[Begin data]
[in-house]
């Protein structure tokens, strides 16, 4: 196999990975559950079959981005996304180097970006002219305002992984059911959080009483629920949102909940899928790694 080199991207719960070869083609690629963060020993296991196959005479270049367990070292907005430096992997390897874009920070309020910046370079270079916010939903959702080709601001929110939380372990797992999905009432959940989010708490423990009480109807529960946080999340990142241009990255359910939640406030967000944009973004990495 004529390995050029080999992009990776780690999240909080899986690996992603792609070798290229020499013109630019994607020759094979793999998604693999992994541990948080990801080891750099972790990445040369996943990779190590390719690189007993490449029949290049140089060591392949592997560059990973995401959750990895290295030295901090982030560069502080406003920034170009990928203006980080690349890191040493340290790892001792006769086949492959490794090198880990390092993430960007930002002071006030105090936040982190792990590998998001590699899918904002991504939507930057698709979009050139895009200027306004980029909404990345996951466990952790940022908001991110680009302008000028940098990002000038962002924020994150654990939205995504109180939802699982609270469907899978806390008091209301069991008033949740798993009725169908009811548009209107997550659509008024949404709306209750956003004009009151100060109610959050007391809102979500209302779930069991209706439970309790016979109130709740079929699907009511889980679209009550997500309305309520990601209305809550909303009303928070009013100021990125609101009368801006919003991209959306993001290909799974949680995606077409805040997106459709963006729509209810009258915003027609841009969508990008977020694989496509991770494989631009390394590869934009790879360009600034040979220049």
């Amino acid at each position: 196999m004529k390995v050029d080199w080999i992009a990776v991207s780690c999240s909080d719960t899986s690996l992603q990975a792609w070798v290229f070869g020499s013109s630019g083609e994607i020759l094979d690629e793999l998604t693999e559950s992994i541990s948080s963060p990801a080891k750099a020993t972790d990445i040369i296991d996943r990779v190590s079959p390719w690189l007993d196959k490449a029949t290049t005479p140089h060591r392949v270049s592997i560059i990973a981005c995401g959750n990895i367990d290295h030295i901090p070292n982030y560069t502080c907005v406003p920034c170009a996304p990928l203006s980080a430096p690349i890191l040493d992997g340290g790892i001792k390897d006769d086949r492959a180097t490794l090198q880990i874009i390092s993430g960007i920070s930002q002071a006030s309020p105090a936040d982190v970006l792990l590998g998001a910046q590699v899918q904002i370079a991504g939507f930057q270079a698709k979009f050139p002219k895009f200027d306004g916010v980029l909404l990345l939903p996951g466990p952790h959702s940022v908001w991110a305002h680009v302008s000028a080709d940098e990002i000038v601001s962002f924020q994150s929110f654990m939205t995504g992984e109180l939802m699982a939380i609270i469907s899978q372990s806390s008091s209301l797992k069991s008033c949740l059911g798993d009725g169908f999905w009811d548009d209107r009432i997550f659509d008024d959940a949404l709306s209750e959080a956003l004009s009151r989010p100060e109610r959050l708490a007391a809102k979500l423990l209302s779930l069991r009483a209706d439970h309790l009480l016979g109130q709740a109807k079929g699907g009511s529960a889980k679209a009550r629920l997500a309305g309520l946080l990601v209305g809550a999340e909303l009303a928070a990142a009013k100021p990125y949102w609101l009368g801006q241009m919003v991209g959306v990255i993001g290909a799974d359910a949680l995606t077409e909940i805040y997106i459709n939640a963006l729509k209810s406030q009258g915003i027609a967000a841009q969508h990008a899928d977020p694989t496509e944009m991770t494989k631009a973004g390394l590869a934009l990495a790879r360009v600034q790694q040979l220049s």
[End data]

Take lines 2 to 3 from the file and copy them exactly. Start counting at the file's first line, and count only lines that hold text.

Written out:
């Protein structure tokens, strides 16, 4: 196999990975559950079959981005996304180097970006002219305002992984059911959080009483629920949102909940899928790694 080199991207719960070869083609690629963060020993296991196959005479270049367990070292907005430096992997390897874009920070309020910046370079270079916010939903959702080709601001929110939380372990797992999905009432959940989010708490423990009480109807529960946080999340990142241009990255359910939640406030967000944009973004990495 004529390995050029080999992009990776780690999240909080899986690996992603792609070798290229020499013109630019994607020759094979793999998604693999992994541990948080990801080891750099972790990445040369996943990779190590390719690189007993490449029949290049140089060591392949592997560059990973995401959750990895290295030295901090982030560069502080406003920034170009990928203006980080690349890191040493340290790892001792006769086949492959490794090198880990390092993430960007930002002071006030105090936040982190792990590998998001590699899918904002991504939507930057698709979009050139895009200027306004980029909404990345996951466990952790940022908001991110680009302008000028940098990002000038962002924020994150654990939205995504109180939802699982609270469907899978806390008091209301069991008033949740798993009725169908009811548009209107997550659509008024949404709306209750956003004009009151100060109610959050007391809102979500209302779930069991209706439970309790016979109130709740079929699907009511889980679209009550997500309305309520990601209305809550909303009303928070009013100021990125609101009368801006919003991209959306993001290909799974949680995606077409805040997106459709963006729509209810009258915003027609841009969508990008977020694989496509991770494989631009390394590869934009790879360009600034040979220049």
């Amino acid at each position: 196999m004529k390995v050029d080199w080999i992009a990776v991207s780690c999240s909080d719960t899986s690996l992603q990975a792609w070798v290229f070869g020499s013109s630019g083609e994607i020759l094979d690629e793999l998604t693999e559950s992994i541990s948080s963060p990801a080891k750099a020993t972790d990445i040369i296991d996943r990779v190590s079959p390719w690189l007993d196959k490449a029949t290049t005479p140089h060591r392949v270049s592997i560059i990973a981005c995401g959750n990895i367990d290295h030295i901090p070292n982030y560069t502080c907005v406003p920034c170009a996304p990928l203006s980080a430096p690349i890191l040493d992997g340290g790892i001792k390897d006769d086949r492959a180097t490794l090198q880990i874009i390092s993430g960007i920070s930002q002071a006030s309020p105090a936040d982190v970006l792990l590998g998001a910046q590699v899918q904002i370079a991504g939507f930057q270079a698709k979009f050139p002219k895009f200027d306004g916010v980029l909404l990345l939903p996951g466990p952790h959702s940022v908001w991110a305002h680009v302008s000028a080709d940098e990002i000038v601001s962002f924020q994150s929110f654990m939205t995504g992984e109180l939802m699982a939380i609270i469907s899978q372990s806390s008091s209301l797992k069991s008033c949740l059911g798993d009725g169908f999905w009811d548009d209107r009432i997550f659509d008024d959940a949404l709306s209750e959080a956003l004009s009151r989010p100060e109610r959050l708490a007391a809102k979500l423990l209302s779930l069991r009483a209706d439970h309790l009480l016979g109130q709740a109807k079929g699907g009511s529960a889980k679209a009550r629920l997500a309305g309520l946080l990601v209305g809550a999340e909303l009303a928070a990142a009013k100021p990125y949102w609101l009368g801006q241009m919003v991209g959306v990255i993001g290909a799974d359910a949680l995606t077409e909940i805040y997106i459709n939640a963006l729509k209810s406030q009258g915003i027609a967000a841009q969508h990008a899928d977020p694989t496509e944009m991770t494989k631009a973004g390394l590869a934009l990495a790879r360009v600034q790694q040979l220049s």